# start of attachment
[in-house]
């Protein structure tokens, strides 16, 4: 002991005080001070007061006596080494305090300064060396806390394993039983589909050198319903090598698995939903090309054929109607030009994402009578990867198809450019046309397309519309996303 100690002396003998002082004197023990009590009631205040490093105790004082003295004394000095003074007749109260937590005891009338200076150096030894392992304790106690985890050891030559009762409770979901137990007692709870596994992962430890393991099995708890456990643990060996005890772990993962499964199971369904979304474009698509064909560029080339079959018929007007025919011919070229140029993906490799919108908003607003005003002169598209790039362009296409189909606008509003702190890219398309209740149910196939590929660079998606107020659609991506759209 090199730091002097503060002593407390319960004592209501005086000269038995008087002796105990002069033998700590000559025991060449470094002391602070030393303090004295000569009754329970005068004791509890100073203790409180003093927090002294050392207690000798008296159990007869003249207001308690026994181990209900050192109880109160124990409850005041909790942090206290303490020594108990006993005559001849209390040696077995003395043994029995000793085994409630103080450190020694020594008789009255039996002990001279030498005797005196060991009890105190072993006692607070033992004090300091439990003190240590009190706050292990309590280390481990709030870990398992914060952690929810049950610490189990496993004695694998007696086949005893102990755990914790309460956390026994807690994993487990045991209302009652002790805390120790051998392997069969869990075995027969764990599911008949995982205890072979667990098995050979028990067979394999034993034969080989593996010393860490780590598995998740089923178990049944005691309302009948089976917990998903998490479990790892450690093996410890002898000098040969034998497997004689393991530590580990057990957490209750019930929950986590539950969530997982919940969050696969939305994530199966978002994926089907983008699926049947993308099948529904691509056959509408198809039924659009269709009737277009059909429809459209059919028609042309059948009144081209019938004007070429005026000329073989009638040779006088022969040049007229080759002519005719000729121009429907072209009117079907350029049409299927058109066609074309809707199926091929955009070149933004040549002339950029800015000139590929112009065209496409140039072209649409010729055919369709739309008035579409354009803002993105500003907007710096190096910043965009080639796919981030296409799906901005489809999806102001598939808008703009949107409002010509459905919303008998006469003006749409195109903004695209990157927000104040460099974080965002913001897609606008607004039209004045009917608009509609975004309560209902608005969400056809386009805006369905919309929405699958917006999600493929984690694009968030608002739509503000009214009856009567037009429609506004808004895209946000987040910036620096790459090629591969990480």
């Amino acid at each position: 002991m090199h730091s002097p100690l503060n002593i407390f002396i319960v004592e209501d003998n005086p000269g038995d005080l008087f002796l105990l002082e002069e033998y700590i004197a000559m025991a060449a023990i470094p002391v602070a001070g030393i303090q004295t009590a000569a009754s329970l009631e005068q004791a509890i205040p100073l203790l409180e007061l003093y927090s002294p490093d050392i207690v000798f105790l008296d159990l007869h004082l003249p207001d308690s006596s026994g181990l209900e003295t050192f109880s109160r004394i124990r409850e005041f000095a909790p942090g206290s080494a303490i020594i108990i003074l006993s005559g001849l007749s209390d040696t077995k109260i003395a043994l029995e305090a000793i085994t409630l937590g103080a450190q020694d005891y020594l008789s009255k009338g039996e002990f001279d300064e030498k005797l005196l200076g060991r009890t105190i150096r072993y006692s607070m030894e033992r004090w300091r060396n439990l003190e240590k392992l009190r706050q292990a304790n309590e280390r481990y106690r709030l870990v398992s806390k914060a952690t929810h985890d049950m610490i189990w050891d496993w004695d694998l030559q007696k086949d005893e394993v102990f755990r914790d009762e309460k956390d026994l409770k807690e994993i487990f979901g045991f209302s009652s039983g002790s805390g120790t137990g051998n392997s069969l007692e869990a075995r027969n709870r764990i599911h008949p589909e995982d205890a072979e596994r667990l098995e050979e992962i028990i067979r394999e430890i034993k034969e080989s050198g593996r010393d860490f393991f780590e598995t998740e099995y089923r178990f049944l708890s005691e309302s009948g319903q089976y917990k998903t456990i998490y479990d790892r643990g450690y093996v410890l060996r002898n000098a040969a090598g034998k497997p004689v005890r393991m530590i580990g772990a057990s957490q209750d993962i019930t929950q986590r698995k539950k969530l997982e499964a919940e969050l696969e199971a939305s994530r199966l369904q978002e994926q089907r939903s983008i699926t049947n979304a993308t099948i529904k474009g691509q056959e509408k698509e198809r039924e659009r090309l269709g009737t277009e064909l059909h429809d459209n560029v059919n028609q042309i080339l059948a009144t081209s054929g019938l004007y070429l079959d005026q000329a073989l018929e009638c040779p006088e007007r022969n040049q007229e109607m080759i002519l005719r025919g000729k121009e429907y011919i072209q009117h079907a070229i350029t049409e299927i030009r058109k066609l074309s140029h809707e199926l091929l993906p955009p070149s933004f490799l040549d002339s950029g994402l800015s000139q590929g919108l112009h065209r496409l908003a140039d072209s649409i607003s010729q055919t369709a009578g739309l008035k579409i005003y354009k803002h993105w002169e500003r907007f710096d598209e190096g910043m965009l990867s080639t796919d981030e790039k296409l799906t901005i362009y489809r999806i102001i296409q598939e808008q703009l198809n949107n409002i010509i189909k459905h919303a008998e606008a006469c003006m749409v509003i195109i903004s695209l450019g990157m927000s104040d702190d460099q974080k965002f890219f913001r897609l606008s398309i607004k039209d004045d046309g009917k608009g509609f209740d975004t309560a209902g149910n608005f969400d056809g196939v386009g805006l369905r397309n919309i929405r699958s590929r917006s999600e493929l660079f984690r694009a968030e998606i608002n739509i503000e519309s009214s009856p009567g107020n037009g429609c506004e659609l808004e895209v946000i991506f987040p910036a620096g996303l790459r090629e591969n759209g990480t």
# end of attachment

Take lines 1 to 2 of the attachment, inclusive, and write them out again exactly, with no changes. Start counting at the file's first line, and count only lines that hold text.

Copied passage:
[in-house]
């Protein structure tokens, strides 16, 4: 002991005080001070007061006596080494305090300064060396806390394993039983589909050198319903090598698995939903090309054929109607030009994402009578990867198809450019046309397309519309996303 100690002396003998002082004197023990009590009631205040490093105790004082003295004394000095003074007749109260937590005891009338200076150096030894392992304790106690985890050891030559009762409770979901137990007692709870596994992962430890393991099995708890456990643990060996005890772990993962499964199971369904979304474009698509064909560029080339079959018929007007025919011919070229140029993906490799919108908003607003005003002169598209790039362009296409189909606008509003702190890219398309209740149910196939590929660079998606107020659609991506759209 090199730091002097503060002593407390319960004592209501005086000269038995008087002796105990002069033998700590000559025991060449470094002391602070030393303090004295000569009754329970005068004791509890100073203790409180003093927090002294050392207690000798008296159990007869003249207001308690026994181990209900050192109880109160124990409850005041909790942090206290303490020594108990006993005559001849209390040696077995003395043994029995000793085994409630103080450190020694020594008789009255039996002990001279030498005797005196060991009890105190072993006692607070033992004090300091439990003190240590009190706050292990309590280390481990709030870990398992914060952690929810049950610490189990496993004695694998007696086949005893102990755990914790309460956390026994807690994993487990045991209302009652002790805390120790051998392997069969869990075995027969764990599911008949995982205890072979667990098995050979028990067979394999034993034969080989593996010393860490780590598995998740089923178990049944005691309302009948089976917990998903998490479990790892450690093996410890002898000098040969034998497997004689393991530590580990057990957490209750019930929950986590539950969530997982919940969050696969939305994530199966978002994926089907983008699926049947993308099948529904691509056959509408198809039924659009269709009737277009059909429809459209059919028609042309059948009144081209019938004007070429005026000329073989009638040779006088022969040049007229080759002519005719000729121009429907072209009117079907350029049409299927058109066609074309809707199926091929955009070149933004040549002339950029800015000139590929112009065209496409140039072209649409010729055919369709739309008035579409354009803002993105500003907007710096190096910043965009080639796919981030296409799906901005489809999806102001598939808008703009949107409002010509459905919303008998006469003006749409195109903004695209990157927000104040460099974080965002913001897609606008607004039209004045009917608009509609975004309560209902608005969400056809386009805006369905919309929405699958917006999600493929984690694009968030608002739509503000009214009856009567037009429609506004808004895209946000987040910036620096790459090629591969990480």